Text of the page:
I haven’t cooked anything new.
I’m still in the office a million hours a week.
And now I’ve taken on a second job, albeit a small one at one night a week, as a Quiz Master.
So, I’m writing today, dammit.
I’m trying to find meaning and balance in my life. I say “meaning”, maybe that’s a bit harsh. I am an adult now, which is easy to claim on the basis of age, but much harder to grasp in terms of…everything else. I have no children because they are expensive. Also, they smell, but I could probably get over that. I do not feel settled in my career because when you’re a child there is only the want to be. To be an astronaut, a veterinarian, a doctor, a teacher, a lion wrangler, something definitive, something viewed as great, and you’re blissfully unaware in youth of the lesser positions, such office administration, personal assisting, the horrible world that is retail, etc. You think everything is fair, that you work 8:30am to 5pm, at which point you’re allowed to have a life and holidays off. And for working those hours you earn enough cash to afford said life, a vacation once a year, medical bills, the surprise of a car breaking down. The world has changed, however. And I am cranky for it.
Where am I going with this? I don’t know. Maybe the world hasn’t changed.
Adulthood – Something I’ve sparred with more than once on here. It’s hard to view one’s self as a true adult as I base my idea of an adult on my parents, who I viewed most while a child in the 1980’s. Also, at its core my life is one of learning, of being excited for art, history, the beauty, destruction, and evolution of our past. This blurs the lines of being an adult personally because one is supposed to let go of the loves you have as a child as you grow into maturity. As a child I loved learning, I loved museums. And I will not let go of those.
Speaking of cores, we all have an inner voice within us. If we didn’t we wouldn’t be able to read silently. Boom. Inner voice. As we grow, mature, and learn this inner voices matures with us, is us, defines our rationals and decision making processes. Every once in a while, however, my inner voice isn’t me.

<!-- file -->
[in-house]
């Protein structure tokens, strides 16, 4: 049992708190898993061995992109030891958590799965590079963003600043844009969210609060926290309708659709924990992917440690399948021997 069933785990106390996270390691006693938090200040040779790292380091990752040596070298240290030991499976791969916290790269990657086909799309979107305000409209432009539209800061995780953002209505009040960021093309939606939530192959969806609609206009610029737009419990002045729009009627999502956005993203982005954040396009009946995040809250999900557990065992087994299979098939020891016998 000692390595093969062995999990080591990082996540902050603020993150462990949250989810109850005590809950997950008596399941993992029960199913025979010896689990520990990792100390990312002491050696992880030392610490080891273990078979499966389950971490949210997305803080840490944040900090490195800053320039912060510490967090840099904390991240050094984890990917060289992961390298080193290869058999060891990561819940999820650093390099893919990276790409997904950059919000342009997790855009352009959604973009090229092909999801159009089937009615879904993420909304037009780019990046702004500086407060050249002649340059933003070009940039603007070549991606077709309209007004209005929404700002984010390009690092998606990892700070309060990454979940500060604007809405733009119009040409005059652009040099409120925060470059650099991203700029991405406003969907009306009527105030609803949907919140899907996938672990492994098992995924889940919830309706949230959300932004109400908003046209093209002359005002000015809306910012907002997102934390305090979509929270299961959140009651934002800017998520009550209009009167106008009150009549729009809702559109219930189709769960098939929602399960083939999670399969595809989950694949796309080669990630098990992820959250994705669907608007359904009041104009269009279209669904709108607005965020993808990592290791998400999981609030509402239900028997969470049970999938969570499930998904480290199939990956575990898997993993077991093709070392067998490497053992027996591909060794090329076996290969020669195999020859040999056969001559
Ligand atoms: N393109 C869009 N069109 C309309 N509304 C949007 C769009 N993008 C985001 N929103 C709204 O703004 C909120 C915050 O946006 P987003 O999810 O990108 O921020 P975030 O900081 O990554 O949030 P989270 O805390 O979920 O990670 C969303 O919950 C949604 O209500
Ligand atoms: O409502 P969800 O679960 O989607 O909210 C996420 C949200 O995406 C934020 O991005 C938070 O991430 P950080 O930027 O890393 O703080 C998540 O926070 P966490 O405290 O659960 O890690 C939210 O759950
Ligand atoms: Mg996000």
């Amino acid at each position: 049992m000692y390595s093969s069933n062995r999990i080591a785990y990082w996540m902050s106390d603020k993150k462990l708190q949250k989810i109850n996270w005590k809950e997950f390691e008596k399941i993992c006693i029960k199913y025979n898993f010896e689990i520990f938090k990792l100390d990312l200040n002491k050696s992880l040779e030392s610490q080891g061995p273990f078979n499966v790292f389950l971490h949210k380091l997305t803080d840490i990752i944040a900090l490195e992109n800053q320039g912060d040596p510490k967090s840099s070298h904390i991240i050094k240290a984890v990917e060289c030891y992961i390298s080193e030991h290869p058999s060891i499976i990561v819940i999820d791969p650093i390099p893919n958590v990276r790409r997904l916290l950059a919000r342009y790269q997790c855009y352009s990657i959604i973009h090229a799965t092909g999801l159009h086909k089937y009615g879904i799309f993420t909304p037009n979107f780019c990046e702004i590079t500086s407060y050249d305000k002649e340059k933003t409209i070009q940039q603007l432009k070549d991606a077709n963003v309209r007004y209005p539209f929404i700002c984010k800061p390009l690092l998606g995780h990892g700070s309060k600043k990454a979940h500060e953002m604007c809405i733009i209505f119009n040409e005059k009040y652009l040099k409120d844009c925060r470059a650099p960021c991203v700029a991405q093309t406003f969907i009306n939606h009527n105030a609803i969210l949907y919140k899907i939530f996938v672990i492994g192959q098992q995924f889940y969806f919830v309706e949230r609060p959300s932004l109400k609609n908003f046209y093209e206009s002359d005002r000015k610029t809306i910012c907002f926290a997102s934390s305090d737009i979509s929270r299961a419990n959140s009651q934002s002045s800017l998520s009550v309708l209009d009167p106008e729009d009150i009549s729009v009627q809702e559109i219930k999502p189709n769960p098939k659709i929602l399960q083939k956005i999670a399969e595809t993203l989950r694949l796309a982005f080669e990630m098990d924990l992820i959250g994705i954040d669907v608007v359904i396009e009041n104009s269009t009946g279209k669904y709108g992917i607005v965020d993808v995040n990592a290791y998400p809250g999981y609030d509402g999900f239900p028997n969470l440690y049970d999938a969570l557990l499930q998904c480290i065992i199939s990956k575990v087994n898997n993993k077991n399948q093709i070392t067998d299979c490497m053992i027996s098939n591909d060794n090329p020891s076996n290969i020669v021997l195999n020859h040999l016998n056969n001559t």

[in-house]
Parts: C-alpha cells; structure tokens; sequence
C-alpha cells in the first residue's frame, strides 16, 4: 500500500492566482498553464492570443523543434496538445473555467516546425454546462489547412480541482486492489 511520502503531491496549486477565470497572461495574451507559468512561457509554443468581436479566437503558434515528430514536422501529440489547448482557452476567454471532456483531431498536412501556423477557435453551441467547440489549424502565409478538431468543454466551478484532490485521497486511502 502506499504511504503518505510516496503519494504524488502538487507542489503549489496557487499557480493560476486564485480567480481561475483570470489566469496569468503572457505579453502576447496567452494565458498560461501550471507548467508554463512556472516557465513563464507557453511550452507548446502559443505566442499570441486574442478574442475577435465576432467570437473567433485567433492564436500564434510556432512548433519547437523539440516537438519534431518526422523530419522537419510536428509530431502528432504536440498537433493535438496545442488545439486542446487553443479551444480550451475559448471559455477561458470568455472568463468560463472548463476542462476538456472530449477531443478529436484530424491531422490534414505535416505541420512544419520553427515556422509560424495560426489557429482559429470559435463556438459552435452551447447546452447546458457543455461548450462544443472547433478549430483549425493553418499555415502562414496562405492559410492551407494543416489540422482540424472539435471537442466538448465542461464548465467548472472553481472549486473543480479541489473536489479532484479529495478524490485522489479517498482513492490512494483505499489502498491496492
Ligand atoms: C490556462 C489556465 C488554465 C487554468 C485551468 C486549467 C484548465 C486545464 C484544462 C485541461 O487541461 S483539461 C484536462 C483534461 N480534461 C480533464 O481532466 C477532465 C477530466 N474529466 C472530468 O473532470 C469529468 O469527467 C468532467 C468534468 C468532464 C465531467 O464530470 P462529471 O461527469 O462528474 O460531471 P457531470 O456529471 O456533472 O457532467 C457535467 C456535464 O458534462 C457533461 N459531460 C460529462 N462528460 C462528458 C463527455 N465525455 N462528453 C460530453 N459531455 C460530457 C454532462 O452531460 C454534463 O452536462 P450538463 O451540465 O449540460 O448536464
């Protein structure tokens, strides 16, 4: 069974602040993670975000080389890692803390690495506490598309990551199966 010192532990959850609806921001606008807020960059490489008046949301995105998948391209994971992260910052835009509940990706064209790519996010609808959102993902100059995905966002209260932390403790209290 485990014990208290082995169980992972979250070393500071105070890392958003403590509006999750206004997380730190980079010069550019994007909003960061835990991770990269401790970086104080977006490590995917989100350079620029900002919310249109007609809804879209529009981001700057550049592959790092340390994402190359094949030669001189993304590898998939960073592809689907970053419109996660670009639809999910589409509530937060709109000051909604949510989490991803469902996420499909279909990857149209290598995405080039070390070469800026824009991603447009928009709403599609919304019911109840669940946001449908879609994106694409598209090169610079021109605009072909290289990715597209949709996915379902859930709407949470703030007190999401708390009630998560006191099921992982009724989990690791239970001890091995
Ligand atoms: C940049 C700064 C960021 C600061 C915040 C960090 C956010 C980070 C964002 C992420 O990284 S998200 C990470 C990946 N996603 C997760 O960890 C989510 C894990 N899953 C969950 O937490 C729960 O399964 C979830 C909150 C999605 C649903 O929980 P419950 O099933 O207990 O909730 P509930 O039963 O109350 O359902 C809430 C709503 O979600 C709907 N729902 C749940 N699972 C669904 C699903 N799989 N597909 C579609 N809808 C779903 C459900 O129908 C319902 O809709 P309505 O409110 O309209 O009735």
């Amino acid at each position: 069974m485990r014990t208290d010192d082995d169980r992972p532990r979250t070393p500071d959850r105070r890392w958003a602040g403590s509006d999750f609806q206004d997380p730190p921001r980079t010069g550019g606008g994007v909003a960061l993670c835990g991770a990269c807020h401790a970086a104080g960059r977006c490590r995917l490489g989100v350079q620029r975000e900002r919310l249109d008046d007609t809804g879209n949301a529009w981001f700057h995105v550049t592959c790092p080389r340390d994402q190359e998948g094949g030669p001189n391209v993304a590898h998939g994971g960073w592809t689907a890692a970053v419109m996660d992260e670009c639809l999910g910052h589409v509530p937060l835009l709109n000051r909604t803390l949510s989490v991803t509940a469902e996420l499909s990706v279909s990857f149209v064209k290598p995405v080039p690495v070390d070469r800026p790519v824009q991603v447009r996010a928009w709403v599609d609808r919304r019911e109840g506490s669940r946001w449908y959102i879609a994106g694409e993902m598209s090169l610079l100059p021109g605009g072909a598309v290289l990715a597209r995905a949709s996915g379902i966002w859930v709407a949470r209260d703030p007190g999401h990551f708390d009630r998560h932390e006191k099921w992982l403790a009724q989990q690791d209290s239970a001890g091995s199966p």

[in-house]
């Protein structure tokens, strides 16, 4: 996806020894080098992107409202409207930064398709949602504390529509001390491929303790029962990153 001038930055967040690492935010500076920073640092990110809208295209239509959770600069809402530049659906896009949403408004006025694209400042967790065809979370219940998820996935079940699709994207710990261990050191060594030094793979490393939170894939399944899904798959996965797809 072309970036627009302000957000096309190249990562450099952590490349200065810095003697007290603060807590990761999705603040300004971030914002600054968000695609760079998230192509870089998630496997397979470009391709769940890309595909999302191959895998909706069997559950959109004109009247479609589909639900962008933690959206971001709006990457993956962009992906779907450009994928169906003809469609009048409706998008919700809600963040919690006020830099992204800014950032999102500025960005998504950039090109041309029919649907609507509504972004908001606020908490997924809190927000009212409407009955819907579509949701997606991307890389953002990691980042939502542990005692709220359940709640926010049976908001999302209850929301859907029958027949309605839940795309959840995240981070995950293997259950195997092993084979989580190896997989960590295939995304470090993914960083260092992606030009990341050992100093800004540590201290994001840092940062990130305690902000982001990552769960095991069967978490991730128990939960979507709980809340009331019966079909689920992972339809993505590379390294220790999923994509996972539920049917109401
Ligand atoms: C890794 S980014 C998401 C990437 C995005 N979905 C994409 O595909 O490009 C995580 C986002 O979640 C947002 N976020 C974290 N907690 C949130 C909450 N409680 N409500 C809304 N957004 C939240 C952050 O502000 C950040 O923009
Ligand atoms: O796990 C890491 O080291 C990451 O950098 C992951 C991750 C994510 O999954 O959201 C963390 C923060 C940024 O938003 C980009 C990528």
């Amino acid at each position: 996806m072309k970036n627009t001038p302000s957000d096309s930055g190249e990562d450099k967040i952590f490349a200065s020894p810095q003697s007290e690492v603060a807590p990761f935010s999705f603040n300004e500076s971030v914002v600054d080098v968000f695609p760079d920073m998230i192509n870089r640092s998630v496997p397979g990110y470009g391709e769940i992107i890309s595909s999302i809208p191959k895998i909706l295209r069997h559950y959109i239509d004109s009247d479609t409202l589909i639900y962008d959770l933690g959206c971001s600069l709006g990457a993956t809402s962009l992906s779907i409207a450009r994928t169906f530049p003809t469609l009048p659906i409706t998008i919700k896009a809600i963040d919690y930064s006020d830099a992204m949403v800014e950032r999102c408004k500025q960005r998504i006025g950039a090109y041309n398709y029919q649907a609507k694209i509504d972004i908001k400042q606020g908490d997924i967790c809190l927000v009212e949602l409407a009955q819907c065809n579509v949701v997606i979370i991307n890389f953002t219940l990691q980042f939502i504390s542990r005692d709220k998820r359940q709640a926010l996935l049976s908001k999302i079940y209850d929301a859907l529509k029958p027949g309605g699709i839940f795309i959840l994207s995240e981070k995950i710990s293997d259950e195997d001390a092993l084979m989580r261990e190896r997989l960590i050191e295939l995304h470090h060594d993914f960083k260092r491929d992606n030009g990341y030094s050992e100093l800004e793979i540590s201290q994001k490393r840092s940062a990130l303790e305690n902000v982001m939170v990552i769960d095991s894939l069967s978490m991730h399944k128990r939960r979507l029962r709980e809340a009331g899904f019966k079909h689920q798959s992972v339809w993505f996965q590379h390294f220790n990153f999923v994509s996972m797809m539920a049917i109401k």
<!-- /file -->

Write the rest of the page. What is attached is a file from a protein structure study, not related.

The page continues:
That sounds bizarre and creepy. Scratch that.
What I mean to say is that every once in a while my inner child speaks for my inner voice.
This morning I read an article about a new “Alien Horned” dinosaur discovered in Canada recently. It’s called an “Alien” based on it’s scientific name (Xenoceratops), Xeno of course being latin for Alien. Yeah, no, stop thinking Scientology. I mean, their use of Xenu isn’t exactly wrong, but it’s also not real. Dinosaurs were real (unless of course that offends you, but if it does then you probably wouldn’t be reading my blog).
The point is the new dino didn’t look all that different. He’s instantly recognizable as a close relation to the Triceratops.
Ole’ Xeno himself. (Photo Credit Yahoo News)
So, I see the headline of a new dinosaur discovery and I can’t click fast enough out of childlike wonder and excitement, only for my eyes to rest on a rather familiar-though-slightly-different face. And my inner child’s inner voice takes over and says to me:
“That’s not new. That’s the dinosaur I’d ride like a horse if I lived back then.”
And that’s my first thought on this matter. Not “My, a new relation of a classic. How interesting!”, not “A new discovery! How delightful!”, not “Oh, joy, something new! The World as we know it is astounding!” Nope.
My first thought is that this is boring, because I would ride a triceratops and all of his or her kin like wild ponies of the Cretaceous Period.
WHY is that my first thought looking at poor Xeno Horn over here? First of all, no I wouldn’t have. In the improbable event of finding myself stuck back a few dozens of millions of years ago in the Earth’s beginnings, I would not be saddling up great monsters. Trampled to death? Maybe. Stung by a giant, horrifying insect of yore and left for dead? Most likely. Tour around on a Xenoceratops? Absolutely not. Not only did my inner child hop a ride on a Jules Verne or H.G. Wells premise, but I also came up with the girliest, most childish thought:
Big beast. I ride. He my friend. I call him “Friendy”.
I say “girliest” because though I spent much of my youth working on farms just so I could ride horses, I would have much rather had a dinosaur or pterosaur as a trusty stead; ponies were just practice. This was me at my girliest.